Assessing vulnerability and multi-hazard risk in the Nepal Himalaya

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Virginia Tech


Communities around the world are encountering unprecedented rates of change due to population growth, land use change, development, and increased social vulnerability to natural hazards. Understanding how physical processes and human vulnerability to natural hazards interact is a primary objective of researchers, policy makers, and disaster risk reduction practitioners in order to combat increases in natural hazard frequency and intensity.

Nepal, a landlocked mountainous country spanning the central Himalayan region, has about 28 million inhabitants in 147,181 square kilometers. Nepal is exposed to a multitude of natural hazards, requiring individuals and communities to interact with and make decisions on risk acceptability on a day-to-day basis. In many cases, Nepal's geographic location, available resources (human, economic, and capital), and limited government capacity coalesce to turn natural hazards into disasters, resulting damaged infrastructure, economic disruptions, and death.

This dissertation evaluates the geographic distribution of natural hazard mortality, quantifies social vulnerability to natural hazards, and models multi-hazard risk in the data deficient environment of Nepal. Chapter 1 conceptualizes relevant terms such as natural hazards, disaster, vulnerability, and risk before discussing the challenges associated with multi-hazard risk assessment in Nepal. Chapter 2 evaluates the spatial and temporal distribution of natural hazard mortalities at the village level using a publicly available disaster database. Results reveal that landslides were the deadliest disasters between 1971-2011. Chapter 3 identifies major social factors and processes that contribute to the vulnerability of individuals and communities using census data. Adapting the Social Vulnerability Index (SoVI) method developed for the US context, this chapter investigates the spatial distribution and clustering of various social vulnerabilities across the country. 'Renter and Occupation', 'Poverty and Poor Infrastructure', and 'Favorable Social Conditions' are three major components that influence social vulnerability in Nepal. Results indicate an interesting regional difference: the eastern and central Tarai are more vulnerable than western Tarai, whereas the eastern Hills and Mountains are less vulnerable than western Hills and Mountains. In Chapter 4, a model of risk from multiple natural hazards in the city of Dharan, Nepal, is presented. Freely available geospatial data in combination with socio-economic data collected from local government and secondary sources are used. Multi-hazard risk assessment is data intensive and requires considerable financial and human resources, which are lacking in Nepal. Results show that geospatial modeling techniques can be used to fill the gap and assist local officers and emergency managers in risk management.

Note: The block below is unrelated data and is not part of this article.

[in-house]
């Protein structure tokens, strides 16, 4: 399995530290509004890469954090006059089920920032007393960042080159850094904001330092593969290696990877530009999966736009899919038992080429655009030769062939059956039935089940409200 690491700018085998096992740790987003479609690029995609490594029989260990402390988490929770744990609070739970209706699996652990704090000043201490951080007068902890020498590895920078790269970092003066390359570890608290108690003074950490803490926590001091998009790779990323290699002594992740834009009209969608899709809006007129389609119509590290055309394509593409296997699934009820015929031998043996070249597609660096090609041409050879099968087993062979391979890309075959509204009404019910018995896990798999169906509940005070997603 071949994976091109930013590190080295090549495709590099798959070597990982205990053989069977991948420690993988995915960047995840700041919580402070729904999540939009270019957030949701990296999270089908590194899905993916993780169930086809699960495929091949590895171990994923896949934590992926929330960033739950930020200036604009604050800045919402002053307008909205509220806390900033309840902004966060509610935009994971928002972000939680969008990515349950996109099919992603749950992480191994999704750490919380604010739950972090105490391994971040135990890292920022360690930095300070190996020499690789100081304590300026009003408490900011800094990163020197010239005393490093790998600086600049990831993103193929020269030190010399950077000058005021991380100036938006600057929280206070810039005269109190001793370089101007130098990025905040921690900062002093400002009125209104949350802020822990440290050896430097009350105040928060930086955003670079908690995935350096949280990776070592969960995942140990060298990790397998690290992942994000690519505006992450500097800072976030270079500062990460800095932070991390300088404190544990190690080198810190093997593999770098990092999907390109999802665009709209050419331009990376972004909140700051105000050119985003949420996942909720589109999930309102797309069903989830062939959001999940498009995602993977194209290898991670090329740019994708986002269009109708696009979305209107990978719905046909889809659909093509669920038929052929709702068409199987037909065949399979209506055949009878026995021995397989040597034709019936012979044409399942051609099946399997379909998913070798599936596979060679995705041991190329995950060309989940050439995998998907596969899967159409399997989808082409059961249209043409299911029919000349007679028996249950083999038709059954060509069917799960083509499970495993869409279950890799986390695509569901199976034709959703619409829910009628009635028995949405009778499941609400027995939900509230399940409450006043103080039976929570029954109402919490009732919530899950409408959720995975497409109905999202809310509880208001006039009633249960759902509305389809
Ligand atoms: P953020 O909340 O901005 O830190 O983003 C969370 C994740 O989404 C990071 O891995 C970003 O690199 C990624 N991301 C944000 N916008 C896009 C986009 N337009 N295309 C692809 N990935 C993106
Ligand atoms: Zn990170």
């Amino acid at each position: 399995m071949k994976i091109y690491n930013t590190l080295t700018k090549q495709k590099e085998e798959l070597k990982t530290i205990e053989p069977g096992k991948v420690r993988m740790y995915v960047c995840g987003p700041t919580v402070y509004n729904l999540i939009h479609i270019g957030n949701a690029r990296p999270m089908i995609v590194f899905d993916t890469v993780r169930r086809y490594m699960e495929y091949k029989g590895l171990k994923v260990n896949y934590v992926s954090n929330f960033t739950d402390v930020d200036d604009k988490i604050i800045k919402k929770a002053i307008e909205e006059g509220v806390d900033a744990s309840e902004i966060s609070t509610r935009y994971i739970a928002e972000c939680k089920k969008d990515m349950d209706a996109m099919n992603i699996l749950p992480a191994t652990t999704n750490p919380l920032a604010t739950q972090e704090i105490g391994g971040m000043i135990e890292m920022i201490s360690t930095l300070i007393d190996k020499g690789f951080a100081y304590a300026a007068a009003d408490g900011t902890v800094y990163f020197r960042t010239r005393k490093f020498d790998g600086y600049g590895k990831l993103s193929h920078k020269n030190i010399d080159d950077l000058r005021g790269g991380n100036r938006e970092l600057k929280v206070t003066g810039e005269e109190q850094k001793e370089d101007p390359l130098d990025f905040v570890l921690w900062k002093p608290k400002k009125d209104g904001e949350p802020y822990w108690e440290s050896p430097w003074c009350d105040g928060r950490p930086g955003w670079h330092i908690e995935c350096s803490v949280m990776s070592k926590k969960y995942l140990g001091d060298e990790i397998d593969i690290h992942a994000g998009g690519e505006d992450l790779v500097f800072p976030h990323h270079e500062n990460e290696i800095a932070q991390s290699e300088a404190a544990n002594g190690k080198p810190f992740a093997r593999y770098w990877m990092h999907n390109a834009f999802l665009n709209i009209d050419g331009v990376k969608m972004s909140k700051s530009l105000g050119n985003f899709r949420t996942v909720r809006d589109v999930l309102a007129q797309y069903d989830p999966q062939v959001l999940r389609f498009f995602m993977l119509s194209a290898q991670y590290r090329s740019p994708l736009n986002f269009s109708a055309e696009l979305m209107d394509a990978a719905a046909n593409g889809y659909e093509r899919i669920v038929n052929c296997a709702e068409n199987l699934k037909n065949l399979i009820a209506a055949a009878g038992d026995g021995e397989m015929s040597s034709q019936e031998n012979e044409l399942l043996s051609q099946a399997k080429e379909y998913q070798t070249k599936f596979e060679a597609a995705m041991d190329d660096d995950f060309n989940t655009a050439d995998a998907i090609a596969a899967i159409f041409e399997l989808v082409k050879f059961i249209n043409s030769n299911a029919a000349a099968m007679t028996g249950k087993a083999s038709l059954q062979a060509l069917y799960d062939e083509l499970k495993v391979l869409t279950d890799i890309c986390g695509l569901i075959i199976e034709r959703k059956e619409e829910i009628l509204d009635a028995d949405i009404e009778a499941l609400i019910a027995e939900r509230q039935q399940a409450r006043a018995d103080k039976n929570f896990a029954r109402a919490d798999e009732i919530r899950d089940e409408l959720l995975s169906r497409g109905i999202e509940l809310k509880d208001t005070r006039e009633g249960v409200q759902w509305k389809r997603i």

Cumulatively, this work offers new insights on natural hazards, vulnerability, risk, the use of geospatial technologies, and their inter-relationships. Research findings advance scholarly understandings of multi-hazard risk in general and particularly in the Nepali context. Additionally, this work is valuable to disaster practitioners who seek to implement more effective disaster risk reduction programs and policies.



Natural hazards, vulnerability, resilience, risk assessment, geospatial analysis, Nepal, Himalaya, disaster